Beyond the Playmaker

Two years ago, I wrote about watching the Hall of Fame induction ceremony of my childhood idol, Dan Marino. It was a touching and emotional moment for me because Dan’s son, Daniel, delivered one of the most touching and memorable presentation speeches for his father, and it was delivered with poise, dignity and class.

Fast forward to this past weekend and the Hall of Fame induction ceremonies for the class of 2007. Inducted into the legendary football museum in Canton, Ohio were Gene Hickerson, Bruce Matthews, Charlie Sanders, Roger Wehrli, Thurman Thomas and Michael Irvin. I did not catch the acceptance speeches of the first five players I listed, but I was fortunate enough to hear what Michael Irvin had to say. I have to explain that I have mixed emotions when it comes to ‘The Playmaker” that is Michael Irvin. Actually, after listening to his speech, I need to correct myself and say I HAD mixed emotions.

Irvin played his high school ball at St. Thomas Aquinas High School, a school against which my high school alma mater competed. Michael then went on to star at the University of Miami, playing for Jimmy Johnson and being an integral part of the 1987 National Championship team. Of course all Hurricane fans loved him and that fanaticism followed him to the NFL where he once again played for Jimmy Johnson, but this time as a member of the Dallas Cowboys.

Following a neck injury in 1999 that ended Irvin’s career, Michael went on to be a football analyst for ESPN. The cockiness and bravado that made him a superstar on the football field followed him into the studio, and in my opinion it simply did not translate well. As much as I enjoyed watching him play football, I could stand to watch him talk about the game. If the camera adds ten pounds, Michael Irvin’s ego added another twenty. I am not saying he was a bad analyst; rather he simply was not my cup of tea. Add to that the legal problems he encountered both as a player and then as an employee of ESPN and my desire to remain a fan of #88 dissipated away.

All I can say is that following his induction ceremony speech, I am once again a fan. However, this time I am a fan of the man that is Michael Irvin. Michael’s speech included stories of his playing days, tributes to Troy Aikman and Emmitt Smith, the two other members of the famous Cowboys Triplets that led the organization to three Super Bowls in four years, as well as words of appreciation for his coaches and other former teammates. Then Michael did something I never thought I’d see an arrogant, confident and playmaker of a man do. He reached down into the depth of his soul and humbled himself in front of his wife, his children, and the thousands of spectators in Canton.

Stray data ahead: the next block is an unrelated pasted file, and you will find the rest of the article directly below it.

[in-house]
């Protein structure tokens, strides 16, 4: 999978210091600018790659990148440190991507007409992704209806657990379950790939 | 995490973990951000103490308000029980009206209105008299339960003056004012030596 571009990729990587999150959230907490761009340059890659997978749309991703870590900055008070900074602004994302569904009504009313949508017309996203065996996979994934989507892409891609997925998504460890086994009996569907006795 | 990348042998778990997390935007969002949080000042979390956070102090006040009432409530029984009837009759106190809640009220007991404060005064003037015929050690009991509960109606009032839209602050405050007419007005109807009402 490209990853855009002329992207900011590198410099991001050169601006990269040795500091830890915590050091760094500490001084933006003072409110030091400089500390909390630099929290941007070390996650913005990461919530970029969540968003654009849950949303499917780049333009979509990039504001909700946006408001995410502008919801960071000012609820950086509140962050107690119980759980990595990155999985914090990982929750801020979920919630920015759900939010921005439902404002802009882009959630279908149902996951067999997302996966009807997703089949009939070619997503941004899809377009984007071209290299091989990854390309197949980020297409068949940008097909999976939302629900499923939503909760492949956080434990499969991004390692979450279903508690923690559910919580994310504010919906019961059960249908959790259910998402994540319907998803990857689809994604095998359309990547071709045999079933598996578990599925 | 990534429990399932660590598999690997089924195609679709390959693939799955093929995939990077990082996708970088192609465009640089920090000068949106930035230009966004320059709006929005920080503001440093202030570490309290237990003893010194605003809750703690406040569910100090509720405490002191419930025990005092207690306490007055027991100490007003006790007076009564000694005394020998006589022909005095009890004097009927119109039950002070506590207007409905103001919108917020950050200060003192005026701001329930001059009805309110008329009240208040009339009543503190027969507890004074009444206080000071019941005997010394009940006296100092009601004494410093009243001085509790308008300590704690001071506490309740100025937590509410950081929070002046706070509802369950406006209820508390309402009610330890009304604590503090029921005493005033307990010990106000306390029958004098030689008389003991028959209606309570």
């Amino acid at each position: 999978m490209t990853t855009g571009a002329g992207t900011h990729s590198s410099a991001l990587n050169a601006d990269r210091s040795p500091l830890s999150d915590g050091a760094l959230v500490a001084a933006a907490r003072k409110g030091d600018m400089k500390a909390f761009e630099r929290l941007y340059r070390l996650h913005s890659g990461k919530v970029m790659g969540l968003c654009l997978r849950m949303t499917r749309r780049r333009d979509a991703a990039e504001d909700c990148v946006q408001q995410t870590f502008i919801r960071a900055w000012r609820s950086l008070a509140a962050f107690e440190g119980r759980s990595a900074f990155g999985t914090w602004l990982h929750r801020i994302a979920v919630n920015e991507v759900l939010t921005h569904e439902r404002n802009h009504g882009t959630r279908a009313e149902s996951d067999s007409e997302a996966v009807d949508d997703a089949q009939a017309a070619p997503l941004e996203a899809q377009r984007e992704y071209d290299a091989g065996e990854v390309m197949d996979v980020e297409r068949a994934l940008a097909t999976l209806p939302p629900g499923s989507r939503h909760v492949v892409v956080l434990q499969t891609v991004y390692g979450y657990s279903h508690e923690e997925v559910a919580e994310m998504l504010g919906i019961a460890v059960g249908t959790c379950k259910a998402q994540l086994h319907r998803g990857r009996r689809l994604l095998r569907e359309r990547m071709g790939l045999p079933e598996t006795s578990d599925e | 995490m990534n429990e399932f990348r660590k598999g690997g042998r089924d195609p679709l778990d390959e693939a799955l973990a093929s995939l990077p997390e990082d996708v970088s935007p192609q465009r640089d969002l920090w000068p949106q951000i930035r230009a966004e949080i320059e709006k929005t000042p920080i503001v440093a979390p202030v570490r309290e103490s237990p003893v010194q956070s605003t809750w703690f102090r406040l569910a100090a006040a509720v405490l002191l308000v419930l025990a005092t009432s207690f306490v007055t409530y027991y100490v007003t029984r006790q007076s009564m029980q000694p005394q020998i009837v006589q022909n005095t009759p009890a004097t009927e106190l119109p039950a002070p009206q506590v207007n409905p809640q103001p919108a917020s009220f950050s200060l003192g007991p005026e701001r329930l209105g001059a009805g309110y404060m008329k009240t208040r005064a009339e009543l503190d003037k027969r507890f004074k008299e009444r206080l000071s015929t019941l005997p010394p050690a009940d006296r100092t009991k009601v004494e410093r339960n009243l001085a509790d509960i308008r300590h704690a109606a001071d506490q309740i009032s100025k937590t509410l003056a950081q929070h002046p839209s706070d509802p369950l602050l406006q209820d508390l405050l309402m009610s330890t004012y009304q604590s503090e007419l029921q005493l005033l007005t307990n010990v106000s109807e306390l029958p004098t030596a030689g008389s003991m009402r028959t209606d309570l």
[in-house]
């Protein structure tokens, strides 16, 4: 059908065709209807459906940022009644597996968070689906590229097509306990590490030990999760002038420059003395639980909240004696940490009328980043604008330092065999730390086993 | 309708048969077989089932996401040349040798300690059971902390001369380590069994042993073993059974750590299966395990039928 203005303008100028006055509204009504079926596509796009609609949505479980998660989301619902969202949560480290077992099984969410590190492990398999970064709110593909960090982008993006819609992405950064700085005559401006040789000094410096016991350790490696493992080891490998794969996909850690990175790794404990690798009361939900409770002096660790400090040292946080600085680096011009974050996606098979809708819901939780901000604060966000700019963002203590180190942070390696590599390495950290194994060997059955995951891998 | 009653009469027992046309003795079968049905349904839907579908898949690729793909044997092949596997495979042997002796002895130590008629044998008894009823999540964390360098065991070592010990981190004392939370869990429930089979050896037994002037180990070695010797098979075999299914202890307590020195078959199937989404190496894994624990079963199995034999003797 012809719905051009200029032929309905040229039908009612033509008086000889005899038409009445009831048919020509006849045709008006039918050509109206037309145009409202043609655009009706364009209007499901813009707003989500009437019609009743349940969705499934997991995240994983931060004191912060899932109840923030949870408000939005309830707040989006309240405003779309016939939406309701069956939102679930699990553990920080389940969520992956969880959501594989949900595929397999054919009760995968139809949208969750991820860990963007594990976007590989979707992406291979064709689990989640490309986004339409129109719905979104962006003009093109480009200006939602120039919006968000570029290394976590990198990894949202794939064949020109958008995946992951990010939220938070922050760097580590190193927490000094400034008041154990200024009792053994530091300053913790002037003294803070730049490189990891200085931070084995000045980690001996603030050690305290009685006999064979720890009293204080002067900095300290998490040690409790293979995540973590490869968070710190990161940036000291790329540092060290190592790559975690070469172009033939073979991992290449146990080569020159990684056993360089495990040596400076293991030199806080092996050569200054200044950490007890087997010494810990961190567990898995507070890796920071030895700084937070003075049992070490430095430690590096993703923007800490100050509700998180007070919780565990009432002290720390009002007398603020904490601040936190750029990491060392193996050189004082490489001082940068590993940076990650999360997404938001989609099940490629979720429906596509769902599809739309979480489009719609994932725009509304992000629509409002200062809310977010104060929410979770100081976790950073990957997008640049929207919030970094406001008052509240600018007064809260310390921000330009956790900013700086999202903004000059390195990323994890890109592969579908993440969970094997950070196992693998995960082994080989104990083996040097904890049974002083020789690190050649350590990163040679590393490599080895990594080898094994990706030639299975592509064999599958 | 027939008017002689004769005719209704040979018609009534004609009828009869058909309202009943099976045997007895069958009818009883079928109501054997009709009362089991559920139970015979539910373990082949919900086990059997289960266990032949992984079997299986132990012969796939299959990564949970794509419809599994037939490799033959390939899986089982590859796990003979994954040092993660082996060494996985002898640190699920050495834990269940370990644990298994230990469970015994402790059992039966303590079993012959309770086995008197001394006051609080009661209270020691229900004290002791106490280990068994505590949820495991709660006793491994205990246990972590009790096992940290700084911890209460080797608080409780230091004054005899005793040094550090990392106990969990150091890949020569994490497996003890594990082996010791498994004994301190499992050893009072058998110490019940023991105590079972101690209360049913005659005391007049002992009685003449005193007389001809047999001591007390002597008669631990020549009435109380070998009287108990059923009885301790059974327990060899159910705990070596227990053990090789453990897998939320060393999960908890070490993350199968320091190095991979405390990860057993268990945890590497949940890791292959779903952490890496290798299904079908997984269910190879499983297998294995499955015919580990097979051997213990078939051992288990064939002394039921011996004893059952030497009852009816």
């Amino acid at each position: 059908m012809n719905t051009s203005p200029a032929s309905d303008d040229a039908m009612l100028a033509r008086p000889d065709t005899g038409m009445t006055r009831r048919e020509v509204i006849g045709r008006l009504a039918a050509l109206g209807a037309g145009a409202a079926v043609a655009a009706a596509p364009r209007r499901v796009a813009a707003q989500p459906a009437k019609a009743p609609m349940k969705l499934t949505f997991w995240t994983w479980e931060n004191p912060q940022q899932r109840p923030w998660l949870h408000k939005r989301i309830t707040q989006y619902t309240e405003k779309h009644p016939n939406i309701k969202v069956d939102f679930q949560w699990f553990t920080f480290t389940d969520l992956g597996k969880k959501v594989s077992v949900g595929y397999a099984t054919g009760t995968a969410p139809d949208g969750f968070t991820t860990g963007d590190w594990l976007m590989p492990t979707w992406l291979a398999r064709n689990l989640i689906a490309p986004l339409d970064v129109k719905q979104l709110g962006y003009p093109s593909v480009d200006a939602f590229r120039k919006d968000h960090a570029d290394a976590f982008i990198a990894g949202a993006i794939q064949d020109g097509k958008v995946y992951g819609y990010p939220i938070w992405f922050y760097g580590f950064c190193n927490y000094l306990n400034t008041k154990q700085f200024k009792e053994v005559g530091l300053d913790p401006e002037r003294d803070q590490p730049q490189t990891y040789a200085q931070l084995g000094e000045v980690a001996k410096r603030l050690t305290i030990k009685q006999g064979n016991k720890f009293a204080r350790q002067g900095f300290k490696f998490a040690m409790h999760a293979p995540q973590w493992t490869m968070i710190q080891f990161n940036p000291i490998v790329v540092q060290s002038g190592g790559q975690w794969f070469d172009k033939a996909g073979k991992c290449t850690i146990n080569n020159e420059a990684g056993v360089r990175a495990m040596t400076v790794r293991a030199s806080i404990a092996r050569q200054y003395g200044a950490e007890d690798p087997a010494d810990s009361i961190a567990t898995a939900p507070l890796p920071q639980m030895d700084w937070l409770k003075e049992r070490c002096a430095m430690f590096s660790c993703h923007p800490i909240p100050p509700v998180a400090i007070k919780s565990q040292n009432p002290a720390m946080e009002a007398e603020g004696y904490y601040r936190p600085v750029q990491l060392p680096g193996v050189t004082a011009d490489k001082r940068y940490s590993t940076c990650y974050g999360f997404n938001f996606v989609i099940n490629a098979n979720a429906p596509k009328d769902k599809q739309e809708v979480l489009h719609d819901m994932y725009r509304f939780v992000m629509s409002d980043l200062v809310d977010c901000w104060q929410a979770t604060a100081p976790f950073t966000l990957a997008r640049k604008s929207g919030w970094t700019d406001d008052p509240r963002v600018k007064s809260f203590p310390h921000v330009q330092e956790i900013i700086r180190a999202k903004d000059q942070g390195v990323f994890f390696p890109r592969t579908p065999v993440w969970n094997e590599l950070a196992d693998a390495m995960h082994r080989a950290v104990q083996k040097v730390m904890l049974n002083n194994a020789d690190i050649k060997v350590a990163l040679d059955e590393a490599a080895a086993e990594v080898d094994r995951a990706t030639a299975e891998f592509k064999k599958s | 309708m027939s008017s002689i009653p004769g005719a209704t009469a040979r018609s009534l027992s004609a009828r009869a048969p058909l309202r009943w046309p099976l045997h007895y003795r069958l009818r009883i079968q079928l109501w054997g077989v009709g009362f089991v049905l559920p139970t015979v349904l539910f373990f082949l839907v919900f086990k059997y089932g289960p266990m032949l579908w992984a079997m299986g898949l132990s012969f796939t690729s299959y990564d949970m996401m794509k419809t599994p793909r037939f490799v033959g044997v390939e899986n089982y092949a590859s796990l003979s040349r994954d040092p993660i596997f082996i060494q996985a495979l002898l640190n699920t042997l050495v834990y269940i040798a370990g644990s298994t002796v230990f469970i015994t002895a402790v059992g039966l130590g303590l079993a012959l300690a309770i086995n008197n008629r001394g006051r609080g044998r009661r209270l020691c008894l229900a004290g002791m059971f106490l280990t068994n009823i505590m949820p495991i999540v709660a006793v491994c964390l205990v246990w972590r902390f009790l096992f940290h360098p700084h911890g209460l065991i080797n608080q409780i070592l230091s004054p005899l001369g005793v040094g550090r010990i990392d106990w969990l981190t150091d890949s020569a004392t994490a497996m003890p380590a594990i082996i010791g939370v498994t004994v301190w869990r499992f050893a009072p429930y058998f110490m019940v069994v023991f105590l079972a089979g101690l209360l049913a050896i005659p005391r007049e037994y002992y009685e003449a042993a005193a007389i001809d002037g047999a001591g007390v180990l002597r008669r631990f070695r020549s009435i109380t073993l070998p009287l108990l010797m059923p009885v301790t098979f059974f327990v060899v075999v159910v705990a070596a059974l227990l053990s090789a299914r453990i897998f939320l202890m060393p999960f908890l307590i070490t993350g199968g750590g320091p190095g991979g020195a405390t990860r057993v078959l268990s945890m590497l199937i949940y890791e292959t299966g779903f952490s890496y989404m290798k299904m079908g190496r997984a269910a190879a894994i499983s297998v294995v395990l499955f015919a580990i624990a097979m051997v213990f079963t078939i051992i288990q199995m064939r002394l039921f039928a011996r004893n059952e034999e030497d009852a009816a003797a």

Michael alluded to how he was not selected to the Hall of Fame last year, his first year of eligibility, in part because of his obvious character flaws. He made amends to his wife for mistakes he made in the past. He cried as he spoke about the love he has for his children. He shared with the crowd how he prays to God for the strength to raise his sons so they can be better men than he ever was. It was touching, inspiring and everything a heartfelt speech should be.

For me, it was a reminder that no matter how deep the valleys are we travel or how dark the nights may feel, there is always hope to turn things around in our lives. There is always the opportunity to make amends and make things right. Michael Irvin did not wipe the slate clean – the past will always exist and be a part of our lives. What he did accomplish, however, was to pull himself up to a level of deserved respectability by sincerely humbling himself and verbally atoning for his previous flaws. And to that, I stand and applaud not a former football player but rather a man who currently serves as a role model for anyone who may feel they’ve lost all hope.

Here is the final bit of Michael’s acceptance speech. I implore you all to try an find the complete speech. It’s well worth the time.

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